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I want to be a home inspector, but.....


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COMMENTARY: by Scott Patterson

Over the past year I have noticed a marked change in the attitudes, perceptions and the general demeanor of home inspectors across the country. The prevailing theme behind most of the grumbling has to do with regulation of the industry and the additional steps, and in some cases obstacles that must be surmounted by home inspectors, to obtain their required licenses or registration.

I spoke of obstacles; for some reason the authors of legislation to regulate home inspectors have included steps in the regulations that make it extremely difficult for a new person to enter into this profession. The largest obstacle as I see it is the number of required inspections that an inspector must do before he or she can become licensed in any particular state. The next obstacle would be the enormous amount of pre-license education hours that are required by a couple of states and the limited number of selected providers. Fortunately this is only in a couple of states and, with any luck over the next few years, changes may occur. However, it will take many voices in unison to do it. Threats, misinformation and pointing the finger will not do it. Today I found a post on one of the forums from a person who had written a letter to a state legislator. This letter sounded real good and had some very strong points, but it was very inaccurate and slanted toward the author's agenda. It would not take much research to reveal this and make the author of this letter look like a fool.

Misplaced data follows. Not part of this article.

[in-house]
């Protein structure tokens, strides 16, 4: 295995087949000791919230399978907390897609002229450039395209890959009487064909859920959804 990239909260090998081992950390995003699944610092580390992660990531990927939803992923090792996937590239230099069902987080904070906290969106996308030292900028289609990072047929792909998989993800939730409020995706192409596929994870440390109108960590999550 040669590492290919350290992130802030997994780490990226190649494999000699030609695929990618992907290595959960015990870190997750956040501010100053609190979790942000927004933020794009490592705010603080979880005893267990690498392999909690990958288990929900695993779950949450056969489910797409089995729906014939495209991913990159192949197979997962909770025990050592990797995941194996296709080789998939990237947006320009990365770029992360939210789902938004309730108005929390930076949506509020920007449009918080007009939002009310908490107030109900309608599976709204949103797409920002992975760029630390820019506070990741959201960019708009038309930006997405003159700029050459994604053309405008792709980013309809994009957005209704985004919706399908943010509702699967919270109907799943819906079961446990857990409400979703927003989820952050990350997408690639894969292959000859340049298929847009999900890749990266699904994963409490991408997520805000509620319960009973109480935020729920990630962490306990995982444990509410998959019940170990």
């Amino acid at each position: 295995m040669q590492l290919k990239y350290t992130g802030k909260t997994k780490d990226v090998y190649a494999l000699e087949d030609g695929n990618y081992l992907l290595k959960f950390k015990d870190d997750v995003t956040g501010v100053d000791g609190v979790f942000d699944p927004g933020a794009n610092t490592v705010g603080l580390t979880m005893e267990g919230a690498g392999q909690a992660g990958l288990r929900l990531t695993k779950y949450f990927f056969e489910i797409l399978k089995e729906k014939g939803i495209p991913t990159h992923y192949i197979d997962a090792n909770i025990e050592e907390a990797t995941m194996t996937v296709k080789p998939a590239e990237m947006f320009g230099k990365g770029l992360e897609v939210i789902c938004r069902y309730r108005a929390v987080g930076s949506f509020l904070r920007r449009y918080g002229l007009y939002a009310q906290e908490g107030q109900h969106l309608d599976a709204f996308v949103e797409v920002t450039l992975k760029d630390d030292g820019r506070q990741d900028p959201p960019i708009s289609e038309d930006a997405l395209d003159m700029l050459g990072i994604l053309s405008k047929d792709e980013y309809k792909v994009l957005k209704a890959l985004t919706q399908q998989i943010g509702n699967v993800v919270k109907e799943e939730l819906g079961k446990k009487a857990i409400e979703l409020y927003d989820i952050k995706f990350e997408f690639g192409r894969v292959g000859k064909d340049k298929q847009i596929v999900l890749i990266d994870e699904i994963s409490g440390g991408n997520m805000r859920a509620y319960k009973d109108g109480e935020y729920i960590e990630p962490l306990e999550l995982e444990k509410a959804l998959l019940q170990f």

Much ado has been made of the American Society of Home Inspectors (ASHI) as being the leading force behind the push for the regulation of our profession. I don’t think that this can be credited to ASHI, at least not on a national level. I think that this might however hold some credibility on the local front. With ASHI having over 6500 members across the U.S. and Canada, and with a good majority of those belonging to various chapters across the country, it is only logical that those home inspectors who are in states that have licensing, or are in the process of being licensed, are going to belong to ASHI. I think that we have some very strong chapters that have been active in many states. For the most part, I have found, legislators listen to their local constituents over outsiders.